Q. No More Baby Talk: My ex-husband divorced me last year so he could marry his pregnant mistress. Much to everyone's surprise, our kids together adore their new baby brother. They love to go over to their father's house to play with the baby, and sometimes I feel like the bad guy because I'm unwilling to give up my custodial time with them so they can visit the baby. They talk about the baby all the time, even though I've told them talking about the baby hurts me. My 10-year-old son wants his little brother at his upcoming birthday party, even though my ex and I agreed to have separate birthday parties from now on. Hearing about my ex's new fabulous life is agonizing. I know it's crazy, but I feel like my kids are choosing their dad's new family over ours, too. I'm still reeling from the divorce. Sometimes I get short with my kids when they're talking about their brother. I am trying as hard as I can not to taint the relationship between my kids, their father, and their new brother. Is there any healthy constructive way I can tell them not to talk about the baby so much? I'm worried I'll blow up one day if I hear much more about the baby.

A: I had a neighbor in exactly this situation and I could only marvel at her confidence and generosity as she seamlessly brought the new sibling into her children's lives. That baby brother was often at their home and he attended all the important functions of her two kids. When I said something to her about how amazing she was, she said whatever the adults did, the children were all a family and she wanted them to feel that way about each other.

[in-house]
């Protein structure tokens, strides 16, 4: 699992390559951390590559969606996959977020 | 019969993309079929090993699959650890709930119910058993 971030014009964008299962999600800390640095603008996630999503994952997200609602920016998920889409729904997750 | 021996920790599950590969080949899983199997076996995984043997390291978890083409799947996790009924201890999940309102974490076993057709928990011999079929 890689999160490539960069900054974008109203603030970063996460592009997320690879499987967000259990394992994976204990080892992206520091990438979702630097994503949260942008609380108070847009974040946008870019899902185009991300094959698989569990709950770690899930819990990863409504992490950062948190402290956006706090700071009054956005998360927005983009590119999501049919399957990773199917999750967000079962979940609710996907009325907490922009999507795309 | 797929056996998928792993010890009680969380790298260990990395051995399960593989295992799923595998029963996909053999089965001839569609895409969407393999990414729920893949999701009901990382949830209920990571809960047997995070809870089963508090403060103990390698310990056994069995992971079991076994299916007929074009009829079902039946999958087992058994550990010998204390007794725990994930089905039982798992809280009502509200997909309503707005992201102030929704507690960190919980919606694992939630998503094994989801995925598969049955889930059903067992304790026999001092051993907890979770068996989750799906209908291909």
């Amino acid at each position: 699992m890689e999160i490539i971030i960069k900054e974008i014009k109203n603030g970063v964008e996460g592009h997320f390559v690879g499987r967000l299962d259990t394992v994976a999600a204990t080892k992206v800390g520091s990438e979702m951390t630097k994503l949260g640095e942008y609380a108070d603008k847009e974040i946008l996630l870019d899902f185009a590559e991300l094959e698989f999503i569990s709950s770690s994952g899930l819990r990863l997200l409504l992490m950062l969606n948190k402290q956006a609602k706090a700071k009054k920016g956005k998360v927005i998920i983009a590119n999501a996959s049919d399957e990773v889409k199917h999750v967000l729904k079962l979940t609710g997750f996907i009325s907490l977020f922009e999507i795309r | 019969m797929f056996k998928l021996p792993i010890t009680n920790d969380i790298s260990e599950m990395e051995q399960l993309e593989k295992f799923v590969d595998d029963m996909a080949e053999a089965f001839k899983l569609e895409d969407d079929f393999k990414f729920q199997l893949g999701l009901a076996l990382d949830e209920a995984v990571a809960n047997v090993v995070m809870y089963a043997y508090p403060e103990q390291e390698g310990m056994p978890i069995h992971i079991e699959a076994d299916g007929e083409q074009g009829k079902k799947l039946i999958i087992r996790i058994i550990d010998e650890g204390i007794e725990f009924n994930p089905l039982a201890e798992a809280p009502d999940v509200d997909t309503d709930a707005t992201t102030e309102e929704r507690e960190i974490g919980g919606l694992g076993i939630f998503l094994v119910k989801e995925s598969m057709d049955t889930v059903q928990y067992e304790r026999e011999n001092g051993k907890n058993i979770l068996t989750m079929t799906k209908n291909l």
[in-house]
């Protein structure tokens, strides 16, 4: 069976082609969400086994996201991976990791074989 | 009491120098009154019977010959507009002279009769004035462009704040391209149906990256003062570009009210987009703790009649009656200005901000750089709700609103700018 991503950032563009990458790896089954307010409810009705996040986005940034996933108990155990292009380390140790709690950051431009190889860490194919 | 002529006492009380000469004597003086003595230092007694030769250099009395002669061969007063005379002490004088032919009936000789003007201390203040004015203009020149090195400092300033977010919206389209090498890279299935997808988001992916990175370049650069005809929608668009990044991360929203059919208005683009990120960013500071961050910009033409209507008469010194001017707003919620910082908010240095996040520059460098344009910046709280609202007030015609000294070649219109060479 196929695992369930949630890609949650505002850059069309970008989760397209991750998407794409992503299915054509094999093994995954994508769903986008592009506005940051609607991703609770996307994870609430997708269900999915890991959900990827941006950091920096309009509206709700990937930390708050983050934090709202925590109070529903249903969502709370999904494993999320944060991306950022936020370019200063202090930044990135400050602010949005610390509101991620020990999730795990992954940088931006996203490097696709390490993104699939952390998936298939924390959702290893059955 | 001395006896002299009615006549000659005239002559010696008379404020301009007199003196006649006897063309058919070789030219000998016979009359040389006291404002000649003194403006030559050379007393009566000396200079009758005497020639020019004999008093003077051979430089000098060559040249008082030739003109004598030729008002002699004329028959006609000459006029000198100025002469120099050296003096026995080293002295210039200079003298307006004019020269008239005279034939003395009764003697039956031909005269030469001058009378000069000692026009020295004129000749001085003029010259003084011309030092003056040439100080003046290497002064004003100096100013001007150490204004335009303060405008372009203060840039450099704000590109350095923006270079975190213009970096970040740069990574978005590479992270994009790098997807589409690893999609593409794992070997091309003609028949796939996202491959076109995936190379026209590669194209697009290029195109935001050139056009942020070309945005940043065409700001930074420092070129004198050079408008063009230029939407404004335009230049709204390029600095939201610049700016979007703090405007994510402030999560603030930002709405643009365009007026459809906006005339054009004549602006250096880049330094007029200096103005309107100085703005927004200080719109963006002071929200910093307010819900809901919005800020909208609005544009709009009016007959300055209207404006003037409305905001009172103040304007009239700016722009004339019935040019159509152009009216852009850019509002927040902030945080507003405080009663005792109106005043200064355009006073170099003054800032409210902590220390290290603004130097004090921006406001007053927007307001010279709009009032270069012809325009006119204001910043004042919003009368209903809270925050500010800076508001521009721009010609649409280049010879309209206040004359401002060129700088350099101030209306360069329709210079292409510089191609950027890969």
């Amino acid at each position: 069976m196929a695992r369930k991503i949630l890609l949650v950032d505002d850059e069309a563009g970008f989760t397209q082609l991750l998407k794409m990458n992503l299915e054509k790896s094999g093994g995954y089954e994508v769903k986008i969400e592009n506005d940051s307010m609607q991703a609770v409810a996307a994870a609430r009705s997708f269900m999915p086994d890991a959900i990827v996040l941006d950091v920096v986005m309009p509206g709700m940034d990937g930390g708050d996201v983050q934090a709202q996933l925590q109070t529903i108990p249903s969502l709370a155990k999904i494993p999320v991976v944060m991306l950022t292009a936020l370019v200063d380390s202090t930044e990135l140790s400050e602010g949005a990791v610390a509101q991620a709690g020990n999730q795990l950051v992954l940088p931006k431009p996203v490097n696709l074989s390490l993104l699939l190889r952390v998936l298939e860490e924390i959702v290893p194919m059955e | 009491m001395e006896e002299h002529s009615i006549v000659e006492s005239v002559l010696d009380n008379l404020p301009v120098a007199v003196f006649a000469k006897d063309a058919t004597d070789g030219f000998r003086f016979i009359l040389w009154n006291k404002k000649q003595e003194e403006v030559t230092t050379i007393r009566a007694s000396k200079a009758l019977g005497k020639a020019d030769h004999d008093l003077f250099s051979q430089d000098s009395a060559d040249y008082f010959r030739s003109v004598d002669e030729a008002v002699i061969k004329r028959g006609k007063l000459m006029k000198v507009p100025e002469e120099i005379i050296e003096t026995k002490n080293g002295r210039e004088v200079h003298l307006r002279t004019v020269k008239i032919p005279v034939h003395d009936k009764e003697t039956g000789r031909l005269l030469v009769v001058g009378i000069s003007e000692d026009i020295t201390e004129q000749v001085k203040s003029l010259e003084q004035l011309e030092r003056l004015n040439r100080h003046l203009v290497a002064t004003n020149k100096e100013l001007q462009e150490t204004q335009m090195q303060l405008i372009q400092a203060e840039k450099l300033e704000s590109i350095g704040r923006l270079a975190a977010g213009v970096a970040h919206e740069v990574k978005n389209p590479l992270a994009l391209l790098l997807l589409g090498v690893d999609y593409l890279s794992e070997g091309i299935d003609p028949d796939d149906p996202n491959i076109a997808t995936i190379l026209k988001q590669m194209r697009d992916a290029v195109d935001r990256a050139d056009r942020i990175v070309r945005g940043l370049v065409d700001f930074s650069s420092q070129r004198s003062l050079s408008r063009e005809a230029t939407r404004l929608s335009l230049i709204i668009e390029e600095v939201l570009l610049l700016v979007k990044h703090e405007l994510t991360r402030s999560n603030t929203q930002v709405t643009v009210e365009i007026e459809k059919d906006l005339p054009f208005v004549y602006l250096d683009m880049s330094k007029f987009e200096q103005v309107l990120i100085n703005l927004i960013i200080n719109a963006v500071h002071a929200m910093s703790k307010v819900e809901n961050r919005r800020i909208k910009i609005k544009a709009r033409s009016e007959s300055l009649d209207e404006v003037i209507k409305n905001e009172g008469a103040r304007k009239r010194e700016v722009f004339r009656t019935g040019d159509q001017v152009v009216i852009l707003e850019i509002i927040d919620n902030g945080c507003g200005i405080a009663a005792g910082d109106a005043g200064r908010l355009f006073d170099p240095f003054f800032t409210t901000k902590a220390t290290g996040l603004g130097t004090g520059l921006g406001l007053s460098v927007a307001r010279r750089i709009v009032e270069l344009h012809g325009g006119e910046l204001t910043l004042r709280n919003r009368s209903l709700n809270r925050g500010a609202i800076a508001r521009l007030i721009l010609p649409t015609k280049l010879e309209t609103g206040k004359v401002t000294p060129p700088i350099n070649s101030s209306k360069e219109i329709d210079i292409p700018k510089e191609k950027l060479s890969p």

I doubted I could have been that magnanimous. So I understand your anger, grief, and pain. But it will benefit you in the long run of life if you can support your own children's embrace of their new sibling. To get through this I think you need a therapist to unload to, at the very least. Together, you can figure out strategies so that you can support this newly constructed family without feeling you are going out of your mind. If you have primary custody of your kids, because of your husband's perfidy you have become a single mother. That's a huge load to carry, so don't be so quick to limit your children's time at their father's. It's good for them, and for you, if he is stepping up and spending a lot of time with all his children.

Q. Re: pressured by one of my superiors: Well, here's the problem. You didn't HAVE to sleep with him. You did it to get a promotion and a substantial raise.

A: It's all very nice to say that young, vulnerable subordinates should quit, or report the boss, or otherwise stand up for themselves. But master manipulators use their power over others to get what they want. This guy holds the threat of unemployment over the women he pressures into bed. He's a creep and the voters should know it.

Q. Very Awkward Sex Life Dilemma: My husband suffered an accident at work in which he lost his genitalia. Needless to say this has killed off what sex life we had before the accident. Nevertheless, I have decided to remain faithful to him. We have bought several sex toys and he likes to please me as best he can. I would never tell him this, but I'm actually enjoying it more now than before when it was the "real deal." This makes me feel very guilty. Also, I worry a lot that he can tell I like the artificial sex more and that would hurt him a lot. Can you give me any tips for moving forward?

A: Tragically, this kind of wound is being suffered more and more by our soldiers and I hope your letter gets widely distributed among them. There is nothing for you to feel guilty about. You do not need to tell your husband things are better, you just need to reassure him that he remains a marvelous, inventive lover. Tell him that you are so lucky that out of a terrible sorrow, you two have been able to become closer.